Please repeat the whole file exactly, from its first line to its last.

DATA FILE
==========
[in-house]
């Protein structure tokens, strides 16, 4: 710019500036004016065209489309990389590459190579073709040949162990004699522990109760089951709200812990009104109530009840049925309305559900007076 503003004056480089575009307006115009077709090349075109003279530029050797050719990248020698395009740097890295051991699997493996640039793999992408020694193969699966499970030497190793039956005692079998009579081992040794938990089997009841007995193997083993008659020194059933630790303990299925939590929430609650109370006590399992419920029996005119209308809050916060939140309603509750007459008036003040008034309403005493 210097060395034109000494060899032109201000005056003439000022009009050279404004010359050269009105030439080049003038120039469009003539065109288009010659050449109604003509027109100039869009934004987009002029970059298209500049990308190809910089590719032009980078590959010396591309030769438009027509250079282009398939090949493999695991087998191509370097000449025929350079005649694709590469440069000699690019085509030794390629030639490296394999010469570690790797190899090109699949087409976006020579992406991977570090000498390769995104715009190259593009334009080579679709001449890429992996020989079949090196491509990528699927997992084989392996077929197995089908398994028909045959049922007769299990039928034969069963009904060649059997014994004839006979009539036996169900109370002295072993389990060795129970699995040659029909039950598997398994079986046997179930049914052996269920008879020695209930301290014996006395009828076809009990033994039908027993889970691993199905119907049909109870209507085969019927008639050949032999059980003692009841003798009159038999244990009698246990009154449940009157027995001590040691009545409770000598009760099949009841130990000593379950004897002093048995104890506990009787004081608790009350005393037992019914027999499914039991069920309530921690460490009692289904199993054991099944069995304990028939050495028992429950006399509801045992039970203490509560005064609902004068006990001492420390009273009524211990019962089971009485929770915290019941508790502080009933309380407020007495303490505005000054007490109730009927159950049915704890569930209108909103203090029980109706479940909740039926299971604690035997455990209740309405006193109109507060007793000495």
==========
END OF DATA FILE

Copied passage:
[in-house]
């Protein structure tokens, strides 16, 4: 710019500036004016065209489309990389590459190579073709040949162990004699522990109760089951709200812990009104109530009840049925309305559900007076 503003004056480089575009307006115009077709090349075109003279530029050797050719990248020698395009740097890295051991699997493996640039793999992408020694193969699966499970030497190793039956005692079998009579081992040794938990089997009841007995193997083993008659020194059933630790303990299925939590929430609650109370006590399992419920029996005119209308809050916060939140309603509750007459008036003040008034309403005493 210097060395034109000494060899032109201000005056003439000022009009050279404004010359050269009105030439080049003038120039469009003539065109288009010659050449109604003509027109100039869009934004987009002029970059298209500049990308190809910089590719032009980078590959010396591309030769438009027509250079282009398939090949493999695991087998191509370097000449025929350079005649694709590469440069000699690019085509030794390629030639490296394999010469570690790797190899090109699949087409976006020579992406991977570090000498390769995104715009190259593009334009080579679709001449890429992996020989079949090196491509990528699927997992084989392996077929197995089908398994028909045959049922007769299990039928034969069963009904060649059997014994004839006979009539036996169900109370002295072993389990060795129970699995040659029909039950598997398994079986046997179930049914052996269920008879020695209930301290014996006395009828076809009990033994039908027993889970691993199905119907049909109870209507085969019927008639050949032999059980003692009841003798009159038999244990009698246990009154449940009157027995001590040691009545409770000598009760099949009841130990000593379950004897002093048995104890506990009787004081608790009350005393037992019914027999499914039991069920309530921690460490009692289904199993054991099944069995304990028939050495028992429950006399509801045992039970203490509560005064609902004068006990001492420390009273009524211990019962089971009485929770915290019941508790502080009933309380407020007495303490505005000054007490109730009927159950049915704890569930209108909103203090029980109706479940909740039926299971604690035997455990209740309405006193109109507060007793000495």